The expectation is that the majority of pupils will move through the domains at broadly the same pace. However, decisions about when to progress will always be based on the security of pupils’ understanding and their readiness to progress to the next stage. Pupils who grasp concepts rapidly will be challenged through being offered rich and sophisticated problems before any acceleration through new content. They are provided with opportunities to practise and extend their skills in these areas and to gain confidence and competence in their use. Those who are not sufficiently fluent with earlier material will consolidate their understanding, including additional practice if needed, before moving on.

Cross-Curricular Links

Mathematics is taught as a discrete subject but every effort is made to link maths with other areas of the curriculum. We try to identify the mathematical possibilities across the curriculum at the planning stage. We also draw children’s attention to the links between maths and other curricular work so children see that maths is not an isolated subject.

Home-School Partnership

At Heber we value strong partnerships with parents and carers. As a result, we put on a number of parent workshops designed to help parents support children in their learning. We also make use of online learning platforms (Mathletics and Times Tables Rockstars) in order to further foster a love for learning beyond the classroom and to give parents a better idea of what the children are learning about in their lessons:

Mathletics

Mathletics is a powerful learning resource which, when used regularly*, has a significant impact on every child’s progress and attainment. Your child has access to Mathletics at home and school through a unique username and password which is given to them by their class teacher. The class teacher can set activities to support home learning that your child can complete online using a computer or tablet. These activities are directly linked to the maths learning in class and should be completed with the aid of writing equipment in order for children to calculate answers if needed.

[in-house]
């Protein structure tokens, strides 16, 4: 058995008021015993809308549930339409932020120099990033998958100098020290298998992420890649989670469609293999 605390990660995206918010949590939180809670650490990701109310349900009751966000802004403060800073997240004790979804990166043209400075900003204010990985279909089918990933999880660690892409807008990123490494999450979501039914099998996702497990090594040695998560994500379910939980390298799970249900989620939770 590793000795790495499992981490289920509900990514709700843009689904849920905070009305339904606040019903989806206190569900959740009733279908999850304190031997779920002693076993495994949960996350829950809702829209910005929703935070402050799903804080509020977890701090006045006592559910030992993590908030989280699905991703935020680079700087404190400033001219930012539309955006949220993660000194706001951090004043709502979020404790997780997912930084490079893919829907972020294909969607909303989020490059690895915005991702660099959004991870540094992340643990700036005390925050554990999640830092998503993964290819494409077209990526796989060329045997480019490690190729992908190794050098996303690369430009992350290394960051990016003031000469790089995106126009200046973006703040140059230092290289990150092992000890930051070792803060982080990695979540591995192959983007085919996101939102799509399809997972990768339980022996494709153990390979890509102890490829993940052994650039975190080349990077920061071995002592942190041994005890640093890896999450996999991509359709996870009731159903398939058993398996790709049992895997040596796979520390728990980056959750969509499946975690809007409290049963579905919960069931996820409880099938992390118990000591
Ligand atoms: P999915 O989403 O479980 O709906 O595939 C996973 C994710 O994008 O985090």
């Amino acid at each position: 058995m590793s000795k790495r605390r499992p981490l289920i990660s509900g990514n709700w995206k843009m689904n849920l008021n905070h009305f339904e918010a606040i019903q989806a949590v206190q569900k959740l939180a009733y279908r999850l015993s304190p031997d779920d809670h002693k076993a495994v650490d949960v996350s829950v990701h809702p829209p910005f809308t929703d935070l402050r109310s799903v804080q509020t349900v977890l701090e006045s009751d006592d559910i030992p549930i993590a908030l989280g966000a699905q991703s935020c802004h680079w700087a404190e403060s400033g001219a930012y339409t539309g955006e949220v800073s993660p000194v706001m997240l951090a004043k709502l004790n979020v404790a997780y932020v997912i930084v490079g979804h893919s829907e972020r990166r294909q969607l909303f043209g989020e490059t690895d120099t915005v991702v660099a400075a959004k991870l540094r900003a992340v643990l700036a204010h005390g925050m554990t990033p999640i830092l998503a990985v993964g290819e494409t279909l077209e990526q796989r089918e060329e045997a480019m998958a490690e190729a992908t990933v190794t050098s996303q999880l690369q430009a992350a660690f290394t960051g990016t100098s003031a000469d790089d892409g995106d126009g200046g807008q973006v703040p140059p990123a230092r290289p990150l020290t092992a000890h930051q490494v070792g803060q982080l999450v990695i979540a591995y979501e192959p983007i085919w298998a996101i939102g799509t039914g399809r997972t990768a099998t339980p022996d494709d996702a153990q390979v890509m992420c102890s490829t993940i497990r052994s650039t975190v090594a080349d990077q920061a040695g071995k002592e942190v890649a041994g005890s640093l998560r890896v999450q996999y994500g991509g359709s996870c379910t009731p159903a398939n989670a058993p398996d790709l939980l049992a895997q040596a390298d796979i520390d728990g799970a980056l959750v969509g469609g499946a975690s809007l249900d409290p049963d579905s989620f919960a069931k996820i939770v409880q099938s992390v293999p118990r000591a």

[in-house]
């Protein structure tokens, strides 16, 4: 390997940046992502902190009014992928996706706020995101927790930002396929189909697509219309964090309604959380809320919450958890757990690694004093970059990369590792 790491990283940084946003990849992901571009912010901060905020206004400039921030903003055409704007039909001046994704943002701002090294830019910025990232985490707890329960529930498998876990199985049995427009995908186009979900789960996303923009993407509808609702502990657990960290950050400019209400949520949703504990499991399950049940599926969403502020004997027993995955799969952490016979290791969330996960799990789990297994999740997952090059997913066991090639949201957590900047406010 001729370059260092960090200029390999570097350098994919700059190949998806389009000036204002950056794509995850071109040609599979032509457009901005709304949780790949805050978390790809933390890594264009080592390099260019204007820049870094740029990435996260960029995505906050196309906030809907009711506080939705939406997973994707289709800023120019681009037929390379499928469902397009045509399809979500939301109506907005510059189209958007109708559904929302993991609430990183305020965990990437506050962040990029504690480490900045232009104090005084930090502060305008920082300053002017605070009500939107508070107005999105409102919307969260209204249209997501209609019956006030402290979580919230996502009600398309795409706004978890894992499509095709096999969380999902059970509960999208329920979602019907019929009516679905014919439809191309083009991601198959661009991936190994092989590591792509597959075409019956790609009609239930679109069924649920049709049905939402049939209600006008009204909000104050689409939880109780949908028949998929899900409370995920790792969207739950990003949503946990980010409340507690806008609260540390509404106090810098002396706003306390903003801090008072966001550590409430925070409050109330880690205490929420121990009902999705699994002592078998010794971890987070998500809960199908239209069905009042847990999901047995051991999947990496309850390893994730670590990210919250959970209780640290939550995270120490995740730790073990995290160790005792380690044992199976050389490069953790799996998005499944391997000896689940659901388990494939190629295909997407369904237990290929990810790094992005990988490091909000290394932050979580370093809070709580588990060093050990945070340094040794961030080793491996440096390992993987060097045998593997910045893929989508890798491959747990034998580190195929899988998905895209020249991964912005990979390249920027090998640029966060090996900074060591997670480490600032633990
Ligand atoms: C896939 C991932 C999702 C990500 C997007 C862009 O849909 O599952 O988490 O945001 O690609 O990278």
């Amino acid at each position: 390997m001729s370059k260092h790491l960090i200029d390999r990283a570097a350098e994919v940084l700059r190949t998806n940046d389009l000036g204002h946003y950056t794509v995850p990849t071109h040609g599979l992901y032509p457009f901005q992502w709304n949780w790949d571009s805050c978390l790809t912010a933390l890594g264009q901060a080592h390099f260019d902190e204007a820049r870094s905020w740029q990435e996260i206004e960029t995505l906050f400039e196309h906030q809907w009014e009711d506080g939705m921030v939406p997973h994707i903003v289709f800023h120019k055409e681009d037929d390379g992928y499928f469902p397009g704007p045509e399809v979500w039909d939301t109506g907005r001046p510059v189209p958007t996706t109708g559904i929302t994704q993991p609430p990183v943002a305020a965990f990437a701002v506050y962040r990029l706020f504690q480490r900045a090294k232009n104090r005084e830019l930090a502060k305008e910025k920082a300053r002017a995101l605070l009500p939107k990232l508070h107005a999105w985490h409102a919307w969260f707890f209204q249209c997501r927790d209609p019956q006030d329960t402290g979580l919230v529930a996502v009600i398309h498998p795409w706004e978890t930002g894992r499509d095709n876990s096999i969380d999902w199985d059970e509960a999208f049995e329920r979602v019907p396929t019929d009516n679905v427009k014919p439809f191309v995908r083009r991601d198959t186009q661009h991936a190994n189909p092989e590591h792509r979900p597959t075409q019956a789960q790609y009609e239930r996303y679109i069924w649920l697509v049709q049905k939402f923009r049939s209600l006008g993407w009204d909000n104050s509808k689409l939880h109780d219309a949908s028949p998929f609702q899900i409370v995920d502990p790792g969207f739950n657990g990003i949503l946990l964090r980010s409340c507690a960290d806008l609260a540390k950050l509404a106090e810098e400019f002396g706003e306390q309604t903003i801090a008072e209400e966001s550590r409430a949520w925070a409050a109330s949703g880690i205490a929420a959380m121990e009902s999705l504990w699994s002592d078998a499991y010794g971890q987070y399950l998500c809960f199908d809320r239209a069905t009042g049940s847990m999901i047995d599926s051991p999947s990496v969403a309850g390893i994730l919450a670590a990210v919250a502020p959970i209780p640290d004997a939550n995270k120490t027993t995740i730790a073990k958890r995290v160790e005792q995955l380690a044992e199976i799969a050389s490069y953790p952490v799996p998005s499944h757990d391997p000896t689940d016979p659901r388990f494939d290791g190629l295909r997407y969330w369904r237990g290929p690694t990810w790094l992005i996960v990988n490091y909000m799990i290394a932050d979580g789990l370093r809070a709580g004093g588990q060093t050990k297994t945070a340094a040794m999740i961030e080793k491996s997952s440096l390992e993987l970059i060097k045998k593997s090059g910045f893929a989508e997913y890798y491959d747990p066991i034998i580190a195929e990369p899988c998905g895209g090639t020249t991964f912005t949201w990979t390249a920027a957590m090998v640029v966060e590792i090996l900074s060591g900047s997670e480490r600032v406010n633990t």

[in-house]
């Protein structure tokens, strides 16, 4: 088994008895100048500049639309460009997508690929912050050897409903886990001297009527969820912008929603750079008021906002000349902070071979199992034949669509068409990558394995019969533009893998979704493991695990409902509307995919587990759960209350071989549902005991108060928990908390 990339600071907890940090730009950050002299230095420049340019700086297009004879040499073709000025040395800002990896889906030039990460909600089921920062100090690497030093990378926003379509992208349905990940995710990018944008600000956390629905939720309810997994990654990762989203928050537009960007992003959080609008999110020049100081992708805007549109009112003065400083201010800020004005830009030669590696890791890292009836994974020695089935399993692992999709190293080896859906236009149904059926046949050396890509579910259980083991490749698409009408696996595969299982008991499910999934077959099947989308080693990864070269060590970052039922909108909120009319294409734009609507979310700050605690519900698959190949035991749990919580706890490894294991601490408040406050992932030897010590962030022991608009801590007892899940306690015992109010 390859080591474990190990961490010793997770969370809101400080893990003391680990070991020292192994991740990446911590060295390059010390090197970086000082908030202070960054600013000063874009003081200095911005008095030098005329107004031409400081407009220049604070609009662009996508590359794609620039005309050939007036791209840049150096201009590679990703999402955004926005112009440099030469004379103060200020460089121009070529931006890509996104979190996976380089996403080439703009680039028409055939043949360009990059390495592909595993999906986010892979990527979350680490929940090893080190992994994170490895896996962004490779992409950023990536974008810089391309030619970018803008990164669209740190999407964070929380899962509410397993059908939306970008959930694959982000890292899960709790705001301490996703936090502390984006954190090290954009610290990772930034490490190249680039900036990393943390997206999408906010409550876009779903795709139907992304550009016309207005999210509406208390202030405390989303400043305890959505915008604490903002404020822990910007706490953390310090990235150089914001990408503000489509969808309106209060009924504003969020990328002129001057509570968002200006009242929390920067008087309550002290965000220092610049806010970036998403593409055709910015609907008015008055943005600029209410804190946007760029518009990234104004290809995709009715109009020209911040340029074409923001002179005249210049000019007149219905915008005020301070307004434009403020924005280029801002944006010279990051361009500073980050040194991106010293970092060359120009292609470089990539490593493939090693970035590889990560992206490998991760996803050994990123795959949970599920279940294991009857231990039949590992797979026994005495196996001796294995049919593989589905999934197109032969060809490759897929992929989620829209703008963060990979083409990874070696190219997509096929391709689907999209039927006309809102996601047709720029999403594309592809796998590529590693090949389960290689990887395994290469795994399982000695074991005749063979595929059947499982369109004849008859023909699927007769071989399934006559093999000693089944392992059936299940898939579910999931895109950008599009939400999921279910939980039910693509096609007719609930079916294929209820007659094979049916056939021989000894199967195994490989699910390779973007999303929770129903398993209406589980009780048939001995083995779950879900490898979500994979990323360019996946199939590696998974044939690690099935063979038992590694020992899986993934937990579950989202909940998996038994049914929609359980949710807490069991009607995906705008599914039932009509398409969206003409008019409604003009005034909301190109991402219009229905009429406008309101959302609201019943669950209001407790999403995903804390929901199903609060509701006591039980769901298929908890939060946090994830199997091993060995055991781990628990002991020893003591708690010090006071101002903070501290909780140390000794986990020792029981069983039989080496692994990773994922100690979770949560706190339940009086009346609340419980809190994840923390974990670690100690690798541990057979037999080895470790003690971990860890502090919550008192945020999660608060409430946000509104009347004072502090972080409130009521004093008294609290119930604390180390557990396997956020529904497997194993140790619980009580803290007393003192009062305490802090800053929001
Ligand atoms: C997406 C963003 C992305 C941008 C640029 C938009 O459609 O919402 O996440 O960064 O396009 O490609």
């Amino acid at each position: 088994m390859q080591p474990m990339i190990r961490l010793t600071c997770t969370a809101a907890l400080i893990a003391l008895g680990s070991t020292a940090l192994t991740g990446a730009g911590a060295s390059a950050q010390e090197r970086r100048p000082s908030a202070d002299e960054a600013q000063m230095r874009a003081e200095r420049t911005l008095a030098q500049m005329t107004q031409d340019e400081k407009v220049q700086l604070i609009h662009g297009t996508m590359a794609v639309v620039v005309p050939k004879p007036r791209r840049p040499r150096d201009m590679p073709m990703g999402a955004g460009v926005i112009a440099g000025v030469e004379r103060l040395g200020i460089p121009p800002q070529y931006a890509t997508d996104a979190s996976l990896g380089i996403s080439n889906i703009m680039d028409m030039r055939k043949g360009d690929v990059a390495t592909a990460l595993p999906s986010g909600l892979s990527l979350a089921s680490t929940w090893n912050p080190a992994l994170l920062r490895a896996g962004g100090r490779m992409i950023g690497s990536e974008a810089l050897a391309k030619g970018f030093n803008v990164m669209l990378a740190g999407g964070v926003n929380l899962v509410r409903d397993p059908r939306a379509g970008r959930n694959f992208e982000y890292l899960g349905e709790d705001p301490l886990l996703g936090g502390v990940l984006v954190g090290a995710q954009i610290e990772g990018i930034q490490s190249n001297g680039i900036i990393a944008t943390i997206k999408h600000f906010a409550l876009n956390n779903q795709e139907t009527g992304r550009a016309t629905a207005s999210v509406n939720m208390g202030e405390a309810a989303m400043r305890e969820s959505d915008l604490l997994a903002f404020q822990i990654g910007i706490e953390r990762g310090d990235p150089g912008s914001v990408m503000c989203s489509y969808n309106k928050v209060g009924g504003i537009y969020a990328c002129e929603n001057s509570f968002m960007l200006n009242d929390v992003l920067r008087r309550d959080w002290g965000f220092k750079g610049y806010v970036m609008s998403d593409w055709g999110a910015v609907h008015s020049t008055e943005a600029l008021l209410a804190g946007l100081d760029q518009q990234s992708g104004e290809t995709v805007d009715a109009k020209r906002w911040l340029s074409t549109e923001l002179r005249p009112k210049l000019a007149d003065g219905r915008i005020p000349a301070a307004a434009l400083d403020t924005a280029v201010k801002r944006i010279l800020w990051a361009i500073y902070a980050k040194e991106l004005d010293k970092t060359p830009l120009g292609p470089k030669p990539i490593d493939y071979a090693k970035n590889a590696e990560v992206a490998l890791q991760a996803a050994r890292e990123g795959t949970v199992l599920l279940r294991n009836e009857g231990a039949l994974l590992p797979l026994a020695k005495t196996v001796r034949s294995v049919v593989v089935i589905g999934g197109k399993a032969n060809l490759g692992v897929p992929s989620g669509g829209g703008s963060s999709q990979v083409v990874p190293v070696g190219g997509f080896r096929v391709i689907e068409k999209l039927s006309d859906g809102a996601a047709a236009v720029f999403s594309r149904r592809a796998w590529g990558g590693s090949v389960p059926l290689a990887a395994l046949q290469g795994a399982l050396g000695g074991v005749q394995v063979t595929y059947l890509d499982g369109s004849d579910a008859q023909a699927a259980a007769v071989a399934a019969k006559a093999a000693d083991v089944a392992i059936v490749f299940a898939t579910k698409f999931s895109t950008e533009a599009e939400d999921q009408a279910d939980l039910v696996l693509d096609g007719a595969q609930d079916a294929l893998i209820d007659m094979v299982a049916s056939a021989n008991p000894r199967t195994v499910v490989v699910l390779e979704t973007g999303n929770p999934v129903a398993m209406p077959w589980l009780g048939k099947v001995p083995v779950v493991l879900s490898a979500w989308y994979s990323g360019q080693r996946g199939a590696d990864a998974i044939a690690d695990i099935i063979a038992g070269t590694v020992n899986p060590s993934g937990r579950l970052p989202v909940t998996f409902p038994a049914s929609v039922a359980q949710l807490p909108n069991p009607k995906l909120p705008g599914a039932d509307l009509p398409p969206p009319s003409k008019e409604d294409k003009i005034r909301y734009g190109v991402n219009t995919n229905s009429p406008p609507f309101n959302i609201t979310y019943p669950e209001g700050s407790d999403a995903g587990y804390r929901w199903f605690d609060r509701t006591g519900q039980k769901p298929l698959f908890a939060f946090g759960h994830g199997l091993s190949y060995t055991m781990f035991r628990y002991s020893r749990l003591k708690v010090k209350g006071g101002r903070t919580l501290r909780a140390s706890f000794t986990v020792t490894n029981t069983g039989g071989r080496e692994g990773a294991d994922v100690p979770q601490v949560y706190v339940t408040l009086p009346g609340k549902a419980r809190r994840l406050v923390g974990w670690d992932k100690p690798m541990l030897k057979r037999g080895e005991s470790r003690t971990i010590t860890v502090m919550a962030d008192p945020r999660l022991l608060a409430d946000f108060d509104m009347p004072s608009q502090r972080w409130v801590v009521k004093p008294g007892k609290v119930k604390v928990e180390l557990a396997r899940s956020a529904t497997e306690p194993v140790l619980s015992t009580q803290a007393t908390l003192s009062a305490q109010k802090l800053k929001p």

Parents and carers can sign up for a parent account at: www.mathletics.co.uk/parents. This will allow you to receive weekly progress reports about your child’s use of Mathletics and see where they are spending their time, their strengths and areas to work on.

(*Regular use is defined as students completing 3 or more curriculum activities per week which can equate to as little as 20 minutes. It is recommended that 5 minutes is spent on ‘Mathletics live’ for their mental maths skills and then 15 minutes on curriculum activities)’

Times Tables Rockstars

This online learning platform for times tables is a favourite with the children! Children are provided with unique log in details and can customise their rock avatar before using online games, printables and interactive tools to deepen their conceptual understanding of times tables and develop quick recall of times table facts. The times tables questions each child is presented with can be customised in order to give our children the best chance of making progress in this area of fluency. In addition, a fortnightly ‘Battle of the Bands’ pitches year group classes against each other, with results shared and celebrated in our weekly merit assembly. Children who improve their recall are also celebrated as their ‘Rock Status’ develops over time.

Home learning

Maths home learning is set weekly on a Friday and includes the following:

A paper based number bonds task (Year 1) or a paper based times tables task (Years 2-6).

A fluency task linked to the previous week’s learning (through Mathletics or paper based).

Please encourage your child to complete both tasks. It is particularly important that children are meeting age-related expectations with regards to times tables, as so much of the maths curriculum depends on fluency in this area. Please contact your class teacher for any home learning queries.

A link to our Times Tables Policy can be found here.

Assessment and Interventions

Teachers make regular use of assessment within lessons in order to inform each child’s pathway through a lesson, reacting to needs and facilitating progress. Purpose - Continual progress for all. Because all children learn differently and progress at varying rates throughout their time in school, we also make use of summative assessments (end of unit or end of term assessments). These assessments help us to identify children whose progress may have begun to plateau. We then make use of consultation with the child’s teacher, as well as a deeper analysis of the child’s assessments and learning to date, in order to inform narrowly focussed and impactful interventions that keep children from falling behind.

Times tables assessments

Children also undergo half termly times tables assessments from Year 2, at the point which the tables are introduced through our curriculum. This prepares children for their statutory times tables assessment in Year 4, and is used to inform teaching of the tables moving forward. Progress is celebrated and recorded internally at the school. There are four assessments your child might complete half termly depending on where they are in their learning journey:

Assessment Type

Number of

Questions

Times Tables Included Time Limit
Bronze 48 2, 3, 4, 5, 10 10 minutes
Silver 95 Bronze plus 6, 7, 8, 9 (with related division) 8 minutes
Gold 95 Silver plus 11, 12 (with related division, squares and square roots) 6 minutes
Platinum 95 Gold plus extending into decimal facts and multiples of 10 (e.g. 2 x 0.3, and 2 x 30) 5 minutes

 

Calculation Policy

Our calculation policy for the four operations (addition, subtraction, multiplication and division) can be found here.